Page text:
TITLE

Immobilized probe and glass surface chemistry as variables in microarray fabrication

AUTHOR(S)
Hessner, Martin J.; Meyer, Lisa; Tackes, Jennifer; Muheisen, Sanaa; Xujing Wang
PUB. DATE
January 2004
SOURCE
BMC Genomics;2004, Vol. 5, p53
SOURCE TYPE
Academic Journal
DOC. TYPE
Article
ABSTRACT
Background: Global gene expression studies with microarrays can offer biological insights never before possible. However, the technology possesses many sources of technical variability that are an obstacle to obtaining high quality data sets. Since spotted microarrays offer design/content flexibility and potential cost savings over commercial systems, we have developed prehybridization quality control strategies for spotted cDNA and oligonucleotide arrays. These approaches utilize a third fluorescent dye (fluorescein) to monitor key fabrication variables, such as print/spot morphology, DNA retention, and background arising from probe redistributed during blocking. Here, our labeled cDNA array platform is used to study, 1) compression of array data using known input ratios of Arabidopsis in vitro transcripts and arrayed serial dilutions of homologous probes; 2) how curing time of in-house poly-L-lysine coated slides impacts probe retention capacity; and 3) the retention characteristics of 13 commercially available surfaces. Results: When array element fluorescein intensity drops below 5,000 RFU/pixel, gene expression measurements become increasingly compressed, thereby validating this value as a prehybridization quality control threshold. We observe that the DNA retention capacity of in-house poly-L-lysine slides decreases rapidly over time (~50% reduction between 3 and 12 weeks post-coating; p < 0.0002) and that there are considerable differences in retention characteristics among commercially available poly-L-lysine and amino silane-coated slides. Conclusions: High DNA retention rates are necessary for accurate gene expression measurements. Therefore, an understanding of the characteristics and optimization of protocols to an array surface are prerequisites to fabrication of high quality arrays.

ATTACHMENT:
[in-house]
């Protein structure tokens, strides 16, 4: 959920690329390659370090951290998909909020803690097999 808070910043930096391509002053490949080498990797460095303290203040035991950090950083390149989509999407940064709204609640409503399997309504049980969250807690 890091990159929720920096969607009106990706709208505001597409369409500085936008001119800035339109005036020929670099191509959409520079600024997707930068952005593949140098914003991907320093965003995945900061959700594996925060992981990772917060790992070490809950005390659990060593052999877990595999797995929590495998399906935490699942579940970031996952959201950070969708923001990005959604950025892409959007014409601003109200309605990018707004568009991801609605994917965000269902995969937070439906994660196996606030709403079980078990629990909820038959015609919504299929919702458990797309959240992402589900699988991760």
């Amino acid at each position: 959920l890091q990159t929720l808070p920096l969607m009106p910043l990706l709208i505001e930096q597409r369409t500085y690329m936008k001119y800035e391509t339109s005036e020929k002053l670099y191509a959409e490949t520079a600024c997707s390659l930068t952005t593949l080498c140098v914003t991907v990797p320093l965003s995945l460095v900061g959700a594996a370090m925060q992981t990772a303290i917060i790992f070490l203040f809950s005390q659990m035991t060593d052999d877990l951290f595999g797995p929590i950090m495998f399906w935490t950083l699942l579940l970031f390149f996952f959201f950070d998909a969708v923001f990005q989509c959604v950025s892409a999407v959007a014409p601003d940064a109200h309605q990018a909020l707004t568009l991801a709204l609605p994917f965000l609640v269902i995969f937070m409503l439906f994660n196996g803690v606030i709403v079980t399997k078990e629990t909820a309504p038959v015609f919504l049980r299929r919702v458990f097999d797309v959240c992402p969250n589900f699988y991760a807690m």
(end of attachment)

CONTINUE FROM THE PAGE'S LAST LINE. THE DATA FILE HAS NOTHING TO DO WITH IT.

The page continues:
ACCESSION #
28859343

 

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